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Circumcision via 'pukpok' still being practiced in PHL


Summer is circumcision time in the Philippines. For many boys all over the country, it means braving the doctor and the anesthesia needle. For some kids in Laoag, Ilocos Norte, however, it means conquering another foe—the subokan.
 
The subokan is a piece of wood used in the traditional circumcision method of pukpok, which does not use anesthesia. Nor must the person who performs the pukpok have any medical training. Boys who undergo this method are just given guava leaves to chew on to help them bear the pain as their foreskins are cut with the subokan.
 
Rite of passage
 
Aside from hygiene and its medical benefits such as lowering the risk of prostate cancer and helping prevent sexually transmitted diseases, circumcision also has a lot of socio-cultural significance in the country. Male children are taught early on that circumcision is a crucial rite of passage to manhood, and often those who have not yet been circumcised become objects of teasing by their peers.
 
It is also widely believed that undergoing circumcision will help a boy grow taller.
 
Doctors, however, refute this claim. Dr. Philip Co, a barangay physician, explained on GMA News’ 24 Oras on Monday that the circumcision season usually just coincides with the onset of adolescence, when a boy naturally experiences growth spurts.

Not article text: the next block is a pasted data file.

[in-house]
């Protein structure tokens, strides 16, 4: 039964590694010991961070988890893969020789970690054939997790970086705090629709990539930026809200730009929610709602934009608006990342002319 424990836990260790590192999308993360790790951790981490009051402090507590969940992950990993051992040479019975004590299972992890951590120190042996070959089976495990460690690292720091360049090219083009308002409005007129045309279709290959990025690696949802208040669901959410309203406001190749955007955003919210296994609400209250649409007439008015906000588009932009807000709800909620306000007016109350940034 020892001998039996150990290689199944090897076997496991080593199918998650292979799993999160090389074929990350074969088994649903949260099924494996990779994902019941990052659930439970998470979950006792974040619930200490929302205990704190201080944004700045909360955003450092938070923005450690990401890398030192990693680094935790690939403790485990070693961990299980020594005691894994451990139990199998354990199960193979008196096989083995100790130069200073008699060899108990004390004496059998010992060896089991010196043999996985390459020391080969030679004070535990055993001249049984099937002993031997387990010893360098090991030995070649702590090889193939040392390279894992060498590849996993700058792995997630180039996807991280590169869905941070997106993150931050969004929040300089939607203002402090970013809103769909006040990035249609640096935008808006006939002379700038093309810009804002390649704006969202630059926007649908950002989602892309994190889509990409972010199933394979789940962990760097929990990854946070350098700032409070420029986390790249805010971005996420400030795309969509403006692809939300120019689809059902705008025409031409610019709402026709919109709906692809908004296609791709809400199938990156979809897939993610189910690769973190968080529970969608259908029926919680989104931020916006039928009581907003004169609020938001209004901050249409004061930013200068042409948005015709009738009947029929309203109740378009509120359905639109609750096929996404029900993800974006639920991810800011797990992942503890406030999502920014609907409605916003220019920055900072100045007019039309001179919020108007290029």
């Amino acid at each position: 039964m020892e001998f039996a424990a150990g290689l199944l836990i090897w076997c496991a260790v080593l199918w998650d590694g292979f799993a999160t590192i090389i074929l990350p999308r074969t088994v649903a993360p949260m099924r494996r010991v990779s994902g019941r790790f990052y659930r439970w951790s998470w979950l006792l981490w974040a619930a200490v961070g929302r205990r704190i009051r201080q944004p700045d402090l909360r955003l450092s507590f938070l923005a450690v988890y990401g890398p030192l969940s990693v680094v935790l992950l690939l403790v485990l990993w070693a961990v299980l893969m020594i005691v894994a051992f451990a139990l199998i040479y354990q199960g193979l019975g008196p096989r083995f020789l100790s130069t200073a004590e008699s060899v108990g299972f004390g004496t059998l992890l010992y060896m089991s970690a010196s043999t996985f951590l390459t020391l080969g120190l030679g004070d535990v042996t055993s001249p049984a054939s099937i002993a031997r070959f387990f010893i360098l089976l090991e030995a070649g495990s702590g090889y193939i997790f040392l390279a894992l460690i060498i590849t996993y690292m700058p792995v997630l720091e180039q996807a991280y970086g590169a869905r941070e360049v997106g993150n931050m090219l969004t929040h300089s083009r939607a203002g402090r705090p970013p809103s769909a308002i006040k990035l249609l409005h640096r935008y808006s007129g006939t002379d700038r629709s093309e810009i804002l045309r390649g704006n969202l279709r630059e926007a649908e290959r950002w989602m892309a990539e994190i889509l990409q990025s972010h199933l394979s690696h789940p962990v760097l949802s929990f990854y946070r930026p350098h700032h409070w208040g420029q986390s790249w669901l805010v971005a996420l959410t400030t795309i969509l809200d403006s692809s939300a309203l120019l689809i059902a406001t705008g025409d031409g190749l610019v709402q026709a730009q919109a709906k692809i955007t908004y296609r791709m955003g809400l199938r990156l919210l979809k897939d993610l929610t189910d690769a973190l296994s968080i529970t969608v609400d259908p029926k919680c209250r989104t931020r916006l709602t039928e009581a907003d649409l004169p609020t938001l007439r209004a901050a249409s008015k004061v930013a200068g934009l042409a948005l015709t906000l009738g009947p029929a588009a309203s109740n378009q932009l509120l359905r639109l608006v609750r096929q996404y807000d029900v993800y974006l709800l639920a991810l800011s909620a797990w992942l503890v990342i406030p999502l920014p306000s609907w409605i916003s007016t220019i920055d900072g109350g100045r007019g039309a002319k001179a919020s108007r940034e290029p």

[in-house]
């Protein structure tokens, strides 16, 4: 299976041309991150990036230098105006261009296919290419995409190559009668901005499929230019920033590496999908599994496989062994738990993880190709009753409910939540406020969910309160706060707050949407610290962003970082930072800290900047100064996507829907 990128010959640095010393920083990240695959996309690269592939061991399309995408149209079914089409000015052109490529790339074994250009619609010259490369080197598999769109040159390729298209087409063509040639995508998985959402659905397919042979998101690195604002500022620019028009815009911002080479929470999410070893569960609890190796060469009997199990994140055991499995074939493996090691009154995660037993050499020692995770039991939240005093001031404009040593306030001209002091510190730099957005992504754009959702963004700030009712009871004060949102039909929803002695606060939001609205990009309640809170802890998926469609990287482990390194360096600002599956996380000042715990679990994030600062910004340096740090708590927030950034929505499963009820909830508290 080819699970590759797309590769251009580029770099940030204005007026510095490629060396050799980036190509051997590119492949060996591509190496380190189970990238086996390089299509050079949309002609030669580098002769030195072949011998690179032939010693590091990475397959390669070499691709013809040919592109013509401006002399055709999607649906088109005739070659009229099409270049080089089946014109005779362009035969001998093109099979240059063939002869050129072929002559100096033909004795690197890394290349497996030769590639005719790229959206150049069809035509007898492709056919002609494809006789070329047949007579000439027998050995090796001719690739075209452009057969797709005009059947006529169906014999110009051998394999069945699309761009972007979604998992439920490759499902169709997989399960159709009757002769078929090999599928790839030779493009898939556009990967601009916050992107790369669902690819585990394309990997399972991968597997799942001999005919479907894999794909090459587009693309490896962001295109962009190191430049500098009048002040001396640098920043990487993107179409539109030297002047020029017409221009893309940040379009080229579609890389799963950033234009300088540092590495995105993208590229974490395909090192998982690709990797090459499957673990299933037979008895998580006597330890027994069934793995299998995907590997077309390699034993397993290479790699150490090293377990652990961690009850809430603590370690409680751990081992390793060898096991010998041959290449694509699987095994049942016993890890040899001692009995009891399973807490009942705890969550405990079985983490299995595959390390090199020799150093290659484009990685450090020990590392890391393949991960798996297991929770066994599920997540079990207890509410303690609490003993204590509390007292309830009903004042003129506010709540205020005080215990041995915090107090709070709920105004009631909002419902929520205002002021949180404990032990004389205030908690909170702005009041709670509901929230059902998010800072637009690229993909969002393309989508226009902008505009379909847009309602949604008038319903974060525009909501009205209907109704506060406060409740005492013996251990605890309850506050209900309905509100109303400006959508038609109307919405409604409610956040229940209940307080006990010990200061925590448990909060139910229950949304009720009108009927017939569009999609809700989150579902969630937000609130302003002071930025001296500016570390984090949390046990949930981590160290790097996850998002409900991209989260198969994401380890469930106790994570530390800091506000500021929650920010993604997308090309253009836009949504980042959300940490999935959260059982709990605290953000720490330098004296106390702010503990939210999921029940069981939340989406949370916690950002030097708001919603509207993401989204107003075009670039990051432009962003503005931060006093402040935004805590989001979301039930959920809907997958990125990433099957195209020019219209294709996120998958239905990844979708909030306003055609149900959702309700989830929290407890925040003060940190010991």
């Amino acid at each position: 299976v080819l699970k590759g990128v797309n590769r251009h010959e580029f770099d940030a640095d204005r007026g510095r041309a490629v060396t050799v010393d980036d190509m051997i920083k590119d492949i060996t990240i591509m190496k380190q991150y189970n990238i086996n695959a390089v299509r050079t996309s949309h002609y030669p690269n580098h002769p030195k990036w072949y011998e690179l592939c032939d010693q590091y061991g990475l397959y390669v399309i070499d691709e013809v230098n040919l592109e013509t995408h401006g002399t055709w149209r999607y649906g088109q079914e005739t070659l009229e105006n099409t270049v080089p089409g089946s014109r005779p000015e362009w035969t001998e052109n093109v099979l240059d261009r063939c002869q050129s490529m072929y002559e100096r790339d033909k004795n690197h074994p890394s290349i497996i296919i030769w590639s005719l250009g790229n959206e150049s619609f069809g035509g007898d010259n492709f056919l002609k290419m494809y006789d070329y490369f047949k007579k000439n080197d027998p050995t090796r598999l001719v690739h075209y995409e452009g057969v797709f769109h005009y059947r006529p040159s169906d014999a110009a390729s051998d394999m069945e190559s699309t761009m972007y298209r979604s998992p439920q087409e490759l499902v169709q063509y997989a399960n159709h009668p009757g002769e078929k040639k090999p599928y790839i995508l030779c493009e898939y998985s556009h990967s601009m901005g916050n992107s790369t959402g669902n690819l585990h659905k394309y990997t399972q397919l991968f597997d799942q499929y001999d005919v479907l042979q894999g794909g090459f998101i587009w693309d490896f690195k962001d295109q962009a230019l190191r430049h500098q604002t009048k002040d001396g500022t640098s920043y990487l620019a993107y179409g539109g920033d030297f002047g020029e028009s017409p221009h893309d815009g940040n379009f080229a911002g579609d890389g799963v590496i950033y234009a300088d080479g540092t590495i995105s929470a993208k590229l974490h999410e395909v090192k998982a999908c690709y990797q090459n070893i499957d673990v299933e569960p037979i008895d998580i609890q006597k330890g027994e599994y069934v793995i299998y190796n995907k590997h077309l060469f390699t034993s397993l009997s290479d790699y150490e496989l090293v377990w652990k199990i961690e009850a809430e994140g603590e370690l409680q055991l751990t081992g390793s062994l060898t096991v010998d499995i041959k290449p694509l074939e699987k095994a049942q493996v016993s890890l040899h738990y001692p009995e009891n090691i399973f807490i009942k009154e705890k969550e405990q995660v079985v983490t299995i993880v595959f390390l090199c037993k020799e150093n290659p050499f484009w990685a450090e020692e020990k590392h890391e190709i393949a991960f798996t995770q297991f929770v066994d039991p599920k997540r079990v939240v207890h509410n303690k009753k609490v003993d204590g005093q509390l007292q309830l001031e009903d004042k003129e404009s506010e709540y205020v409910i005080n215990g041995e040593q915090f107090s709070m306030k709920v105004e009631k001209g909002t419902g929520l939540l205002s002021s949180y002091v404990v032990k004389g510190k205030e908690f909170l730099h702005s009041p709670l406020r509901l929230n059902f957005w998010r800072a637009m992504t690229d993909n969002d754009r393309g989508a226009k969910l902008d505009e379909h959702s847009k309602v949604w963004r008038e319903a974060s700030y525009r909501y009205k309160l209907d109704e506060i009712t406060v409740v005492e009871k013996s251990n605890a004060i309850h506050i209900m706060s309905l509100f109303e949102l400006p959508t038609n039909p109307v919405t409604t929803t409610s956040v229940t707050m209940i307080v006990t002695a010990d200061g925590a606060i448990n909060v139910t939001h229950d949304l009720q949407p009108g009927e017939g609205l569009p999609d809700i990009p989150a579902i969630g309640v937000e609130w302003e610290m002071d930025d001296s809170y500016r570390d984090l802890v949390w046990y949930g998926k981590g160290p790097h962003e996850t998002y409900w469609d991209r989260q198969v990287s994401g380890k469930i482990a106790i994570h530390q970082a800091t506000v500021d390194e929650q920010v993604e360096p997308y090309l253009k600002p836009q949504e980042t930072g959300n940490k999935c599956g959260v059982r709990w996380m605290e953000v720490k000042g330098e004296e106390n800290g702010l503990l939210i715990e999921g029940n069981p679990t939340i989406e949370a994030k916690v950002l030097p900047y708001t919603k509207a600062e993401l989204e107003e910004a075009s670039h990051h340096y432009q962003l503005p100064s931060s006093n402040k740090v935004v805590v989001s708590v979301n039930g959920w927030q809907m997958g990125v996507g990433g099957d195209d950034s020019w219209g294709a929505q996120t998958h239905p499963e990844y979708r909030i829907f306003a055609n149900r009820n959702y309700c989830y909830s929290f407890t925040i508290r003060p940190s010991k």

'Unsanitary'
 
Dr. Rogel Santiago, a family physician, advises against turning to the pukpok method, which is still done in far-flung areas of the country. 
 
Calling it “unsanitary,” Santiago stressed that the traditional method lacks standard operating procedures, unlike circumcision performed by doctors, which he notes follow certain surgical protocols. 
 
In the pukpok method, the boys are just told to swim in the river to “soften” the foreskin. After the circumcision is done their wounds are wrapped in white cloth for healing.
 
Santiago believes that bleeding may ensue from pukpok circumcision if wounds are not stitched up properly, and this in turn may lengthen the time it would take the wound to heal. This can be avoided, he adds, if one goes to a doctor instead.
 
But Lorenzo Tomas, a native of Laoag who has been performing pukpok for more than a decade now, claims that he has yet to see a boy suffer from serious complications from undergoing the traditional method. –Ralph Ty/KG, GMA News
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